The racing program has also produced some iconic vehicles, including the 300 SL with its trademark Gull-Wing doors. The two seater sports car was developed in 1952 and went on to win races at Le Mans, Bern, Nürburgring and Carrera Panamera. It was released to the U.S. public in 1954. The move was motivated by an U.S. importer who convinced the company there would be strong demand for the car.
Its track success helped the company form a reputation for superb engineering, quality materials, innovation and execution.
Mercedes cars didn’t rise to the top by always being the most feature rich or even the most luxurious. What buyers were paying for was a leaner, simpler car built very well.
The company goes to some striking lengths to back up this reputation for attention to detail. For example, like many other automakers, Mercedes Benz has its own in-house performance tuning division known as AMG.
AMG began as an independent tuning shop that Mercedes later acquired, but AMG is somewhat unusual in that engines for many AMG cars are each hand built by a single engineer at a time. Each engine has a plate etched with the builder’s signature.
Whenever there’s a brand image ranking exercises with consumers, almost without failing, Mercedes Benz always comes out at the top. It’s always the top, most aspirational brand, even among people that aren’t necessarily interested in owning a Mercedes Benz themselves.
Of course, not everything has been perfect, while Mercedes is known for excelling in engineering, they haven’t fared as well in assessments of other features, especially electronics and systems such as the Infotainment Controls. Mercedes has also struggled with quality control issues. The brand’s reputation began to take hits in the 1990s, and that persisted throughout the early 2000s.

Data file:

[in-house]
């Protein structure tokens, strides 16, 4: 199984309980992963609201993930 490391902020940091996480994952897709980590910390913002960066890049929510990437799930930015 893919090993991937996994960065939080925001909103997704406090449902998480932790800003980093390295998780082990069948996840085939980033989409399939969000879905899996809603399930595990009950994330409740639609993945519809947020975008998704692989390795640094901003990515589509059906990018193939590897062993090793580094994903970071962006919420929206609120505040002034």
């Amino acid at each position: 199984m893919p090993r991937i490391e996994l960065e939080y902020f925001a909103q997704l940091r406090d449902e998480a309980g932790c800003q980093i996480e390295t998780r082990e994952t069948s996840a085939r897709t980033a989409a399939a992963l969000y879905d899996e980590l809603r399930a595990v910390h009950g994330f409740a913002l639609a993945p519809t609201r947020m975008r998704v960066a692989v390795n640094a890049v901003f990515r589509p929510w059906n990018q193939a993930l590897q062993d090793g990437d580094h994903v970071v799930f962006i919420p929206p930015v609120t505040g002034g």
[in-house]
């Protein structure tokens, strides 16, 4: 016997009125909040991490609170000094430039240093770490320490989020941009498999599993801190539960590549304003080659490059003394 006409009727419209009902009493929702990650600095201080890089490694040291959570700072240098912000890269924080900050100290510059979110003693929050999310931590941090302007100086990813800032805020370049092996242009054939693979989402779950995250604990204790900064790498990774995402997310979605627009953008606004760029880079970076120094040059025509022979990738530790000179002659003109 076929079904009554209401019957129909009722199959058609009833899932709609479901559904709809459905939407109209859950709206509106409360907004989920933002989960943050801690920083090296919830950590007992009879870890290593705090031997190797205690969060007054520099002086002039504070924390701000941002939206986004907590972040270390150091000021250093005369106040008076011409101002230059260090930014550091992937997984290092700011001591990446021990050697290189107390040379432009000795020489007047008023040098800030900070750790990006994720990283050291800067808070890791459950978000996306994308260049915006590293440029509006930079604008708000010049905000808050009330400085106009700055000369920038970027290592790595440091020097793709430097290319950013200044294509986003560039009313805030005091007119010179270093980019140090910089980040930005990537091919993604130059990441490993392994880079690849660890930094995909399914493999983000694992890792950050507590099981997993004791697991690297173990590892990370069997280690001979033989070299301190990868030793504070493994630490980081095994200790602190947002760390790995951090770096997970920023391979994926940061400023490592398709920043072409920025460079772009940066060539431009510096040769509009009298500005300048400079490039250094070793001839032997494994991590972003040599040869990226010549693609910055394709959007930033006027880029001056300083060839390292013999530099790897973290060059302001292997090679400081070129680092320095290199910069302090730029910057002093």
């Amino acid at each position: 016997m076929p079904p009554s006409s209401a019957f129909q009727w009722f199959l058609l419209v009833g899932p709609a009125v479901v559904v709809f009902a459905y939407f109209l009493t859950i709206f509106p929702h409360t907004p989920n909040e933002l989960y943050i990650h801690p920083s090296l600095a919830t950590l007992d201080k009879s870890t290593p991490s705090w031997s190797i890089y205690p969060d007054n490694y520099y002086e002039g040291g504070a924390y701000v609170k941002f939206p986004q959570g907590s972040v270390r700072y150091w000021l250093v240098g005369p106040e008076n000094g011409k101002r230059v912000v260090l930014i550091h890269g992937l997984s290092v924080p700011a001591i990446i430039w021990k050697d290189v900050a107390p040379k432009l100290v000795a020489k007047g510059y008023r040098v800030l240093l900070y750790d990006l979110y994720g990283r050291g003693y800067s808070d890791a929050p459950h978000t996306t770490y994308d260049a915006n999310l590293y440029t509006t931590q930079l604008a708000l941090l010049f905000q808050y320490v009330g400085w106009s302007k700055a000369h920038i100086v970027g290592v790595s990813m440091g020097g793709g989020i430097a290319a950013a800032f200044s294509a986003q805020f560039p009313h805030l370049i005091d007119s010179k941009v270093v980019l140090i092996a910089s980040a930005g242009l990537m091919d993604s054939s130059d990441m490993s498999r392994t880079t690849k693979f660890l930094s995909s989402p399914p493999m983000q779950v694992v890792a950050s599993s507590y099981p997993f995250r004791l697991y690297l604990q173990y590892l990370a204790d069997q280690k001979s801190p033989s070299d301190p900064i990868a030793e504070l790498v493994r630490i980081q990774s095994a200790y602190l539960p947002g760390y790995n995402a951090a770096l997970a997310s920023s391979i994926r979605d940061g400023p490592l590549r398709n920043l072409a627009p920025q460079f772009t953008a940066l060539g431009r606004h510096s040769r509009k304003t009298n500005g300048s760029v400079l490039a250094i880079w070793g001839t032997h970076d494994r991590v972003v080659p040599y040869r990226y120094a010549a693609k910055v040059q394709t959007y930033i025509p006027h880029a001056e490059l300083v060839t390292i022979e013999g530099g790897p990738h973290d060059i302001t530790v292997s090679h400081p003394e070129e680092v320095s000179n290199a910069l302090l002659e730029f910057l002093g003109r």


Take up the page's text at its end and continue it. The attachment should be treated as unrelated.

It has also taken some criticism for its repeated efforts to boost volumes, capture more market share and lure younger buyers by making less expensive vehicles.
Some of Mercedes Benz efforts in lower priced segments have not exactly been successful. It’s C-Class Sports Coupe was one such model introduced in 2002 and discontinued in the U.S. by 2006. The company has also at times found itself challenged by some formidable competition from its closest rivals or other traditional German makers, specifically BMW and Audi.
BMW has long cultivated a reputation for high performance vehicles, and Audi has distinguished itself with forward thinking design and an eye toward tech features. Other brands have mounted a challenge too, including Toyota’s Lexus brand.
When Lexus was introduced in the United States in 1989, many were skeptical that a high end Toyota could prove a rival to German makers. But by 1991, Lexus was the top luxury import in the U.S.
Going along with the perception that Mercedes is really at the top of the heap, there’s still also the perception that Mercedes Benz is for people who are older, that its for old money, that its for people who have more stately tastes.
On the other hand, there is absolutely the perception that BMW and Audi are for younger affluent people who wants to be more sporty and dynamic.
The other concern is that Mercedes sport utility vehicles don’t always seem to inspire the same interest as its largest sedans have. Before the U.S. auto market shifted from mostly traditional passenger cars to SUVs, Mercedes was consistently one of the top three considered brands.